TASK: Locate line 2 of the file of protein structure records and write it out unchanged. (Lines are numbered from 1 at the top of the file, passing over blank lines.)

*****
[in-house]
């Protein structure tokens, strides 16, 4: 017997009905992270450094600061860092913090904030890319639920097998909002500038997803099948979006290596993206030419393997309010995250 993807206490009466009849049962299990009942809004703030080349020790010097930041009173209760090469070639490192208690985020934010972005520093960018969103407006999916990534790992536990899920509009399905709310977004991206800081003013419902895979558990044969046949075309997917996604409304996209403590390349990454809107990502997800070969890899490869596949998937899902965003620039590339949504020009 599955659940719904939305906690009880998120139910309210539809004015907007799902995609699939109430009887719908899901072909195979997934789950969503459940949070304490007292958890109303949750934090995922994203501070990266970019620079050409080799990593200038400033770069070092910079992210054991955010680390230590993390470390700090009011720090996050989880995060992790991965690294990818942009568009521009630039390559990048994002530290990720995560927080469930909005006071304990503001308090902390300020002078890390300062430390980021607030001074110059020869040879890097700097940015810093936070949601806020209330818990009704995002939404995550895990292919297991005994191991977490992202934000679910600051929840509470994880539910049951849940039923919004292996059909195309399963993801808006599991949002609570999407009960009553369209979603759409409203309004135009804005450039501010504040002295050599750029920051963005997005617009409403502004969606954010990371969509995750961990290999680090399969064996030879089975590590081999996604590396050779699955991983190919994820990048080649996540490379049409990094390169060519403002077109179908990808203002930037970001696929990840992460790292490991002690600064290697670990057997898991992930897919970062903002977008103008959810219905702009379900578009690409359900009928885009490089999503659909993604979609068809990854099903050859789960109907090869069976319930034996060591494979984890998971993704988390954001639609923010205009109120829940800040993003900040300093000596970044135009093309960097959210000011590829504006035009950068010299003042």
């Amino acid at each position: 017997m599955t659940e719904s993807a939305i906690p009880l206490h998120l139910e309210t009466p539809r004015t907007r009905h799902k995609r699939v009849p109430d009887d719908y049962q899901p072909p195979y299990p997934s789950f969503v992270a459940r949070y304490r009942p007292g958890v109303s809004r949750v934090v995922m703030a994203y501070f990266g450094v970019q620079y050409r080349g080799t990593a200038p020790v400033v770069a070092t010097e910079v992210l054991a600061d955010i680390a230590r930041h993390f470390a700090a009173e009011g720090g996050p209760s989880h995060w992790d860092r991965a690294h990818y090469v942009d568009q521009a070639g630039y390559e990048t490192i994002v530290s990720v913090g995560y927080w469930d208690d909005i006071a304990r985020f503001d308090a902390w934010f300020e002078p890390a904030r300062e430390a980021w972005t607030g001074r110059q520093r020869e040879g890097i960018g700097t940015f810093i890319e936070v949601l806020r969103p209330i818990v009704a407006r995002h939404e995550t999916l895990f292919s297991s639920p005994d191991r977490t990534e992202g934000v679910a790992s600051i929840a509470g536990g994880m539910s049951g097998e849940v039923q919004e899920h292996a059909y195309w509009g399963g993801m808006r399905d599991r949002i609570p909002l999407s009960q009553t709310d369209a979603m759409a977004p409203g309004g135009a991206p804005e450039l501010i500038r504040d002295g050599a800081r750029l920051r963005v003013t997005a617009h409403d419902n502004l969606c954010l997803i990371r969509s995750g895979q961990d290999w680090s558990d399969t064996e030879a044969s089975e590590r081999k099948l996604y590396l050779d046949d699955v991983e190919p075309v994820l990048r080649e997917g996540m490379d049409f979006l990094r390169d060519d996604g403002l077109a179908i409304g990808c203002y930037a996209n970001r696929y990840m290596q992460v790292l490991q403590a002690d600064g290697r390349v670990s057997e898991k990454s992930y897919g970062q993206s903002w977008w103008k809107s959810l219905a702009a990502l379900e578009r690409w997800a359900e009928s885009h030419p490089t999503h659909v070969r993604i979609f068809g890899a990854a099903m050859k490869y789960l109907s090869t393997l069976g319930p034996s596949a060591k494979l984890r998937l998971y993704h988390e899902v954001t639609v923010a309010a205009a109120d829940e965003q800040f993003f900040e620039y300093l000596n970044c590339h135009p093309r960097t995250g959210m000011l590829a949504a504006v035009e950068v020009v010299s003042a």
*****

């Protein structure tokens, strides 16, 4: 017997009905992270450094600061860092913090904030890319639920097998909002500038997803099948979006290596993206030419393997309010995250 993807206490009466009849049962299990009942809004703030080349020790010097930041009173209760090469070639490192208690985020934010972005520093960018969103407006999916990534790992536990899920509009399905709310977004991206800081003013419902895979558990044969046949075309997917996604409304996209403590390349990454809107990502997800070969890899490869596949998937899902965003620039590339949504020009 599955659940719904939305906690009880998120139910309210539809004015907007799902995609699939109430009887719908899901072909195979997934789950969503459940949070304490007292958890109303949750934090995922994203501070990266970019620079050409080799990593200038400033770069070092910079992210054991955010680390230590993390470390700090009011720090996050989880995060992790991965690294990818942009568009521009630039390559990048994002530290990720995560927080469930909005006071304990503001308090902390300020002078890390300062430390980021607030001074110059020869040879890097700097940015810093936070949601806020209330818990009704995002939404995550895990292919297991005994191991977490992202934000679910600051929840509470994880539910049951849940039923919004292996059909195309399963993801808006599991949002609570999407009960009553369209979603759409409203309004135009804005450039501010504040002295050599750029920051963005997005617009409403502004969606954010990371969509995750961990290999680090399969064996030879089975590590081999996604590396050779699955991983190919994820990048080649996540490379049409990094390169060519403002077109179908990808203002930037970001696929990840992460790292490991002690600064290697670990057997898991992930897919970062903002977008103008959810219905702009379900578009690409359900009928885009490089999503659909993604979609068809990854099903050859789960109907090869069976319930034996060591494979984890998971993704988390954001639609923010205009109120829940800040993003900040300093000596970044135009093309960097959210000011590829504006035009950068010299003042």